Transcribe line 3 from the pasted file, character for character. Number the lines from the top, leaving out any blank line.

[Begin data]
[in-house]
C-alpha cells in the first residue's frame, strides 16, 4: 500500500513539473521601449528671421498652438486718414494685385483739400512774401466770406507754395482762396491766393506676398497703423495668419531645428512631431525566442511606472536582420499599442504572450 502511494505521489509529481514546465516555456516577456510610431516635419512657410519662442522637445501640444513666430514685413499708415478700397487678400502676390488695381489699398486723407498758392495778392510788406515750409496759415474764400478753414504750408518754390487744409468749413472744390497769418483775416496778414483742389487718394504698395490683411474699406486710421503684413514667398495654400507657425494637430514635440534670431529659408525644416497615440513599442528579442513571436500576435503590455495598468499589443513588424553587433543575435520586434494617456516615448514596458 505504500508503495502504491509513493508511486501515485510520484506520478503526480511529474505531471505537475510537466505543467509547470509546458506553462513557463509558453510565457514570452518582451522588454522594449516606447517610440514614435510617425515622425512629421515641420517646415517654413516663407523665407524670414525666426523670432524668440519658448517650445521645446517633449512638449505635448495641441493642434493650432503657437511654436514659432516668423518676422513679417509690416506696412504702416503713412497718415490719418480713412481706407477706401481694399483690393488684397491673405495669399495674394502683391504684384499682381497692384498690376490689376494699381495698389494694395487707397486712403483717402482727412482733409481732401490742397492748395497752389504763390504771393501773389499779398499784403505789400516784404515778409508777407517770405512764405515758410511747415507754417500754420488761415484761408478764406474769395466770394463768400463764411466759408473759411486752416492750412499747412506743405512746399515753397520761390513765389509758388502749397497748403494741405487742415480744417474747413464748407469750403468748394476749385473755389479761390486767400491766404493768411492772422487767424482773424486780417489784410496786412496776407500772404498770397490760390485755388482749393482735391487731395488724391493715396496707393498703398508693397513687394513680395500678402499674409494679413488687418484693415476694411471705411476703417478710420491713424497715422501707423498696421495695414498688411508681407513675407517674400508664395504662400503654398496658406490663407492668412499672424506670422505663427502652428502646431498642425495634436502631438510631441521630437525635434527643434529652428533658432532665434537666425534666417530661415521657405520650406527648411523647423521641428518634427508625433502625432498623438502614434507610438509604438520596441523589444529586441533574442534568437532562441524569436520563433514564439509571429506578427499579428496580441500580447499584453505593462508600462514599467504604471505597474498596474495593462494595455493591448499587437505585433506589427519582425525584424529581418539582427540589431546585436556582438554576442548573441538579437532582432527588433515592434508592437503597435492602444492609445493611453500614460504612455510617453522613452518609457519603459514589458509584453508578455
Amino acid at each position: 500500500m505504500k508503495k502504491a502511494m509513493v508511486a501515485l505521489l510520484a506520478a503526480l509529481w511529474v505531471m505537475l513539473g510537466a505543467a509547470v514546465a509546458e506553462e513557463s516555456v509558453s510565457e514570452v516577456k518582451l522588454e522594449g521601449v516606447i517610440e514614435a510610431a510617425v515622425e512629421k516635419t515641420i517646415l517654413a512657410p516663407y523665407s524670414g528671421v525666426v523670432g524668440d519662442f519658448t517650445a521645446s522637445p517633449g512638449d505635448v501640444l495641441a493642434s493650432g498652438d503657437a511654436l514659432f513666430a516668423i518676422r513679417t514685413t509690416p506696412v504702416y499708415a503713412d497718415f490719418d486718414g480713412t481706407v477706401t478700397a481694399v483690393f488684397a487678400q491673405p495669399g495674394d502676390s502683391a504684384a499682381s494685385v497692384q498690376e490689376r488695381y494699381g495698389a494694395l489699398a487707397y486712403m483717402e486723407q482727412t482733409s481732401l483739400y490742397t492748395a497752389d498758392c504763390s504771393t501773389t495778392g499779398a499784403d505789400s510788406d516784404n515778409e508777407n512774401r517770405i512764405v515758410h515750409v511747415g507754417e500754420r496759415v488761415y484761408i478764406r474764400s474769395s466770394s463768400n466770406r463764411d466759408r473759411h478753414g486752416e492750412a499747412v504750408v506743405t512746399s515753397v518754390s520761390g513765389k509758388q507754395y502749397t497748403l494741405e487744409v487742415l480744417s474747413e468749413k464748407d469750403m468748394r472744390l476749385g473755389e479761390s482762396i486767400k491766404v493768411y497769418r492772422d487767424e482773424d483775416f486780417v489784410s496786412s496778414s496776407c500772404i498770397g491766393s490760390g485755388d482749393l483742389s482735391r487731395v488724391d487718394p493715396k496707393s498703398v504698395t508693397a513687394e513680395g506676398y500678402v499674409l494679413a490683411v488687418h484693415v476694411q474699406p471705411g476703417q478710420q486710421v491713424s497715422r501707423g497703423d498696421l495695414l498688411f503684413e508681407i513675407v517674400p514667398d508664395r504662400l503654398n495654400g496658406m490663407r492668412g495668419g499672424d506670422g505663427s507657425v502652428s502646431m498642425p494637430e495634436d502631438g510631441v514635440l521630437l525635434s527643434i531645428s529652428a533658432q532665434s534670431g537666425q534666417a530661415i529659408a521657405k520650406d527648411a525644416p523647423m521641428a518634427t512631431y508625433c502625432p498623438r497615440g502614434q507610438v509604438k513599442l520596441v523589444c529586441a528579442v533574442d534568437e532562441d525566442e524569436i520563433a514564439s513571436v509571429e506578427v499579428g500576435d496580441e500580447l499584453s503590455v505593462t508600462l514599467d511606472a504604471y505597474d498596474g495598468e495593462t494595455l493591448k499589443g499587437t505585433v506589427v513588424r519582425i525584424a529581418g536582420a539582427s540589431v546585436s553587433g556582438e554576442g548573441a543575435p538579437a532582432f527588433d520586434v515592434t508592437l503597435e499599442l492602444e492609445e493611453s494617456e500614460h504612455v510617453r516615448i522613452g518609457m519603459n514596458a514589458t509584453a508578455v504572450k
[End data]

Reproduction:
Amino acid at each position: 500500500m505504500k508503495k502504491a502511494m509513493v508511486a501515485l505521489l510520484a506520478a503526480l509529481w511529474v505531471m505537475l513539473g510537466a505543467a509547470v514546465a509546458e506553462e513557463s516555456v509558453s510565457e514570452v516577456k518582451l522588454e522594449g521601449v516606447i517610440e514614435a510610431a510617425v515622425e512629421k516635419t515641420i517646415l517654413a512657410p516663407y523665407s524670414g528671421v525666426v523670432g524668440d519662442f519658448t517650445a521645446s522637445p517633449g512638449d505635448v501640444l495641441a493642434s493650432g498652438d503657437a511654436l514659432f513666430a516668423i518676422r513679417t514685413t509690416p506696412v504702416y499708415a503713412d497718415f490719418d486718414g480713412t481706407v477706401t478700397a481694399v483690393f488684397a487678400q491673405p495669399g495674394d502676390s502683391a504684384a499682381s494685385v497692384q498690376e490689376r488695381y494699381g495698389a494694395l489699398a487707397y486712403m483717402e486723407q482727412t482733409s481732401l483739400y490742397t492748395a497752389d498758392c504763390s504771393t501773389t495778392g499779398a499784403d505789400s510788406d516784404n515778409e508777407n512774401r517770405i512764405v515758410h515750409v511747415g507754417e500754420r496759415v488761415y484761408i478764406r474764400s474769395s466770394s463768400n466770406r463764411d466759408r473759411h478753414g486752416e492750412a499747412v504750408v506743405t512746399s515753397v518754390s520761390g513765389k509758388q507754395y502749397t497748403l494741405e487744409v487742415l480744417s474747413e468749413k464748407d469750403m468748394r472744390l476749385g473755389e479761390s482762396i486767400k491766404v493768411y497769418r492772422d487767424e482773424d483775416f486780417v489784410s496786412s496778414s496776407c500772404i498770397g491766393s490760390g485755388d482749393l483742389s482735391r487731395v488724391d487718394p493715396k496707393s498703398v504698395t508693397a513687394e513680395g506676398y500678402v499674409l494679413a490683411v488687418h484693415v476694411q474699406p471705411g476703417q478710420q486710421v491713424s497715422r501707423g497703423d498696421l495695414l498688411f503684413e508681407i513675407v517674400p514667398d508664395r504662400l503654398n495654400g496658406m490663407r492668412g495668419g499672424d506670422g505663427s507657425v502652428s502646431m498642425p494637430e495634436d502631438g510631441v514635440l521630437l525635434s527643434i531645428s529652428a533658432q532665434s534670431g537666425q534666417a530661415i529659408a521657405k520650406d527648411a525644416p523647423m521641428a518634427t512631431y508625433c502625432p498623438r497615440g502614434q507610438v509604438k513599442l520596441v523589444c529586441a528579442v533574442d534568437e532562441d525566442e524569436i520563433a514564439s513571436v509571429e506578427v499579428g500576435d496580441e500580447l499584453s503590455v505593462t508600462l514599467d511606472a504604471y505597474d498596474g495598468e495593462t494595455l493591448k499589443g499587437t505585433v506589427v513588424r519582425i525584424a529581418g536582420a539582427s540589431v546585436s553587433g556582438e554576442g548573441a543575435p538579437a532582432f527588433d520586434v515592434t508592437l503597435e499599442l492602444e492609445e493611453s494617456e500614460h504612455v510617453r516615448i522613452g518609457m519603459n514596458a514589458t509584453a508578455v504572450k